Deadly Mudslide

'Very, Very Difficult' ID Process Slows News for Families

After almost a week buried under water and flowing mud, victims of the Washington state landslide are becoming harder to identify, making it even tougher for authorities to notify anguished families whether their loved ones are dead.

One more body was found in a debris field Friday, said Gary Haakenson, executive director for public safety in Snohomish County, where the enormous wall of mud washed over an area near the towns of Oso and Darrington last Saturday.

But because the body hadn't arrived at the medical examiner's office, he or she wasn't included among the number of confirmed victims, which remained stuck at 17, Haakenson said.


And 90 other people remain missing or unaccounted for as hundreds of rescue workers tramp through the mud and rain looking for them.

At a news conference Friday night in Arlington, a nearby town that's serving as a staging area for rescue and recovery efforts, Haakenson gave a step-by-step account of the grim process that's being followed to alert families of a relative's fate.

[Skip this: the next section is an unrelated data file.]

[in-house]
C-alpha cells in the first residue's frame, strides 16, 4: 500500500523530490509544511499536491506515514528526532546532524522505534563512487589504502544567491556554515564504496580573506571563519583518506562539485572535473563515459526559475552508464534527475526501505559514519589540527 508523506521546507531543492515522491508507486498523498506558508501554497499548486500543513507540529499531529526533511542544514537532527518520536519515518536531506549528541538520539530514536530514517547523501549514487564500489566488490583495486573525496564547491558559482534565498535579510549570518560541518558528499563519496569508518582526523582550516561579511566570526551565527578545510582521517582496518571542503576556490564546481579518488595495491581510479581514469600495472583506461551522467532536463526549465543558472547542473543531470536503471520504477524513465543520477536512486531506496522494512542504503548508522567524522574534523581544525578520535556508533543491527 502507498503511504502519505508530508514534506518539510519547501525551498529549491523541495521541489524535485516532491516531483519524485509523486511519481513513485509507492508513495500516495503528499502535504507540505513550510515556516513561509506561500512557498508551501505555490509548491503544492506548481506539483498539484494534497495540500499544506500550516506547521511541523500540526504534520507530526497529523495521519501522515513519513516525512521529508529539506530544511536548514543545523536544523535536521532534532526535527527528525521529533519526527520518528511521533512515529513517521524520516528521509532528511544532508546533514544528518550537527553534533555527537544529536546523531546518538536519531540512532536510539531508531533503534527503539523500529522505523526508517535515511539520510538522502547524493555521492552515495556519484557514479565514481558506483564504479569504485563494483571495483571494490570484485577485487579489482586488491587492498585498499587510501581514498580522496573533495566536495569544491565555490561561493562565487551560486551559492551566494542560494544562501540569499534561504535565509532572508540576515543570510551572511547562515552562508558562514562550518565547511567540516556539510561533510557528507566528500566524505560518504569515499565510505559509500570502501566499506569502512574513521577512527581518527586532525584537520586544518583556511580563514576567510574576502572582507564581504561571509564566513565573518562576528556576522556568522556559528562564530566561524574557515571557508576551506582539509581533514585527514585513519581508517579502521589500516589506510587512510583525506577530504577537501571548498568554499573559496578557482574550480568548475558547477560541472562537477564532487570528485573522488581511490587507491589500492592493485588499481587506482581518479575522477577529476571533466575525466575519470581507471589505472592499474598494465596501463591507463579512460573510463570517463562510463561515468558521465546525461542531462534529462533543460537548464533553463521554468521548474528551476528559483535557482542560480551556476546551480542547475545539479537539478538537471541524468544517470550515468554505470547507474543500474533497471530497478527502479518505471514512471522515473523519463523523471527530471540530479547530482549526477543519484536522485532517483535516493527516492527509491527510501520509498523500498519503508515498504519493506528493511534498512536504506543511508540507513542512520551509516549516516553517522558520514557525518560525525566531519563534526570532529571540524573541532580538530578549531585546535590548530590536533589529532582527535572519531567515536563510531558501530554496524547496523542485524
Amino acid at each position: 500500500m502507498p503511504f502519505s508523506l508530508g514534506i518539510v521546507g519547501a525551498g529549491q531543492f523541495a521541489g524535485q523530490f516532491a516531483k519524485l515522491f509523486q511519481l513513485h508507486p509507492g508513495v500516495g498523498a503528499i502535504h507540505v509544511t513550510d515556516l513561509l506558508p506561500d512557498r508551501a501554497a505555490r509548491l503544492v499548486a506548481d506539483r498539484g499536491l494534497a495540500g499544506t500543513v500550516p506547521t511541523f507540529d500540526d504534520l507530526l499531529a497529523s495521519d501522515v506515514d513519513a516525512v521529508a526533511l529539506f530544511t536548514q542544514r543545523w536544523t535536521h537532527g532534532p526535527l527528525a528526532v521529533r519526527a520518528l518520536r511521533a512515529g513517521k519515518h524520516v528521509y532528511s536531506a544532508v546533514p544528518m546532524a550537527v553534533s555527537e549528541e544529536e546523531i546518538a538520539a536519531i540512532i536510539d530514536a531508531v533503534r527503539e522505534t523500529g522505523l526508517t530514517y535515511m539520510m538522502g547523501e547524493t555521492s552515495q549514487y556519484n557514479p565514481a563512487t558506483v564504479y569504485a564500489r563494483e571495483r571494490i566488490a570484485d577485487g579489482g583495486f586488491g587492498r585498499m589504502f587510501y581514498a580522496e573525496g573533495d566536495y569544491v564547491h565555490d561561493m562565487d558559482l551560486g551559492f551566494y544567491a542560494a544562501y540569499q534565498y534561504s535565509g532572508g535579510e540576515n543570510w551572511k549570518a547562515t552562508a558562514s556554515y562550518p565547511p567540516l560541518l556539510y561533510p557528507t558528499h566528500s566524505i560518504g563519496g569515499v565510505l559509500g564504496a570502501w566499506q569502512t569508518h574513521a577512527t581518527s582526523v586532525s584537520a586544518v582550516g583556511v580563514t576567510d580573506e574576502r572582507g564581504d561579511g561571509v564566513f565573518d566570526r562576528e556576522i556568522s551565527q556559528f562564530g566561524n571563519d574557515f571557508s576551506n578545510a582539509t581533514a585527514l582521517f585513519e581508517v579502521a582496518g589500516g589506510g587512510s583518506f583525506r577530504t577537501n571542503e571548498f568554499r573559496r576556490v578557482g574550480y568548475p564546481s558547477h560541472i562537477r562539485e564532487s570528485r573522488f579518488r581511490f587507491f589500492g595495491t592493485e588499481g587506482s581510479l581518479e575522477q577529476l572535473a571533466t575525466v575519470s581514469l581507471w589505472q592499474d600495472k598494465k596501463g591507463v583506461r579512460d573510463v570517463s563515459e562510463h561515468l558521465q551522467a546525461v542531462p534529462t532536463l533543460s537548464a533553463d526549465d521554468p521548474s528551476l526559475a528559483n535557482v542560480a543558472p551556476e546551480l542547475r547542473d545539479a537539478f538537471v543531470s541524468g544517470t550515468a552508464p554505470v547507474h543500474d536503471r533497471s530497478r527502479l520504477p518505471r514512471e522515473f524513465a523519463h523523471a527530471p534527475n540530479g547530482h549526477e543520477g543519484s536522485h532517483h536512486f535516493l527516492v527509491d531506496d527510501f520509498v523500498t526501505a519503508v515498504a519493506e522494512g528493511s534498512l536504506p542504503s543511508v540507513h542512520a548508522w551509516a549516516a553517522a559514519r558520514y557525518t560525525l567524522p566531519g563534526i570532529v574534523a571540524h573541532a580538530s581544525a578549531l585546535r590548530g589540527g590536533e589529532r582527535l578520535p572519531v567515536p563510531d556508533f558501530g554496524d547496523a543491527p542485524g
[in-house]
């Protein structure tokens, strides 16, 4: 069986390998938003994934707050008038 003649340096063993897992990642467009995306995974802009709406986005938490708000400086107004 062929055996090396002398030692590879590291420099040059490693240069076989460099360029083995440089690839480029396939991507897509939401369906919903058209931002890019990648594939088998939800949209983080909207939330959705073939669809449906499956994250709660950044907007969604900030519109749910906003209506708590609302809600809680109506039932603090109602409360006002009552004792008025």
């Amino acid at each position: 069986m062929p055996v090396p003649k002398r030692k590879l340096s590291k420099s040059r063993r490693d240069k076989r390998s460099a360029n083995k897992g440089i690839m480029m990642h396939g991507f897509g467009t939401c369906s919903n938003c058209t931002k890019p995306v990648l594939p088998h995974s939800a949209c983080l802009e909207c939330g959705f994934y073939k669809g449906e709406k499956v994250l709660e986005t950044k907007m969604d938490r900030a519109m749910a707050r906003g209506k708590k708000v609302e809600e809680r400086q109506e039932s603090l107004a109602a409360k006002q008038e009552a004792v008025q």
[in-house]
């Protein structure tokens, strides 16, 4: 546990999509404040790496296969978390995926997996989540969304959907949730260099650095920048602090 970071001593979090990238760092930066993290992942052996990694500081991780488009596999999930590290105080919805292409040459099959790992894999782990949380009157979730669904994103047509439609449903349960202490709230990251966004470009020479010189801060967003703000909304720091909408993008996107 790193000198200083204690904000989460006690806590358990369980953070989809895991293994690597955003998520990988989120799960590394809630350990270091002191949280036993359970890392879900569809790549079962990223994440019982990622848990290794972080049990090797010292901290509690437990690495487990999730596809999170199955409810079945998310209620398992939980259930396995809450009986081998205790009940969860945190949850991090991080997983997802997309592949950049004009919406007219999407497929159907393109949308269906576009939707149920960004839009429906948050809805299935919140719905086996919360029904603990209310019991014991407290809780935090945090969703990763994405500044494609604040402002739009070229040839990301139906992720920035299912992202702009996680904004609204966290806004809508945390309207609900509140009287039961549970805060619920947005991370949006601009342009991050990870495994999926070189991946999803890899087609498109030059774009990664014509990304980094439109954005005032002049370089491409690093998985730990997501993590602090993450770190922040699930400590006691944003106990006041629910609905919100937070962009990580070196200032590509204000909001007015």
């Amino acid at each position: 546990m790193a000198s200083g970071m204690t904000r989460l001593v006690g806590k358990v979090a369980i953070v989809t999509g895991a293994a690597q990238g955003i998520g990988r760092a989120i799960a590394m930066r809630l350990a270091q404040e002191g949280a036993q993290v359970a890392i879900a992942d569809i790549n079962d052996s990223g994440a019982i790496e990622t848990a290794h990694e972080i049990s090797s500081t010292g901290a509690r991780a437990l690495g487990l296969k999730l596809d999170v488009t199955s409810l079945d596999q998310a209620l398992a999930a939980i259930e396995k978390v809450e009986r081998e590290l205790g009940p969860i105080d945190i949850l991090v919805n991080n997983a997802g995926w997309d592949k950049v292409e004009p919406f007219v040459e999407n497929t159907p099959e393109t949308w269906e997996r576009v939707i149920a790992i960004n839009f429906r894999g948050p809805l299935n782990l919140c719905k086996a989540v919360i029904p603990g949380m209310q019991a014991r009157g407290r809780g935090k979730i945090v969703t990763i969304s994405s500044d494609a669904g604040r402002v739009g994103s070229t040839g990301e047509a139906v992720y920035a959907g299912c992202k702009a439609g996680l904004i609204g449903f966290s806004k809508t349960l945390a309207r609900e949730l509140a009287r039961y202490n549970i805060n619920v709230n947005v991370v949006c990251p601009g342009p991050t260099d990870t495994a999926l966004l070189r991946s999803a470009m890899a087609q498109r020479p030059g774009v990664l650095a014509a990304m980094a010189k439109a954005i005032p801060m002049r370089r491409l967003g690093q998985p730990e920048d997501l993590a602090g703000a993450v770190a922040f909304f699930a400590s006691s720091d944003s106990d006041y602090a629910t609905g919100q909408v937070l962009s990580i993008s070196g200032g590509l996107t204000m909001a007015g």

When a victim is found, his or her position is marked for pickup by a helicopter. The body is taken to a holding center and placed in a National Guard truck.

Each night, any bodies are driven to the medical examiner's office for autopsies, and examiners try to identify them — something he said "has been very, very challenging."


If an identity is confirmed, a chaplain is sent to notify the family. Someone from the medical examiner's office calls soon after to arrange the funeral.

Only then is the victim publicly identified, Haakenson said.

Complicating the process is the heavy rain that has followed the mudslide, which is expected to continue until at least Monday.

"It was miserable to begin with, and as you know, it's rained heavily the last few days," Haakenson said, explaining why the processing seemed to be moving so slowly.

"I cannot tell you how long it will take," he said.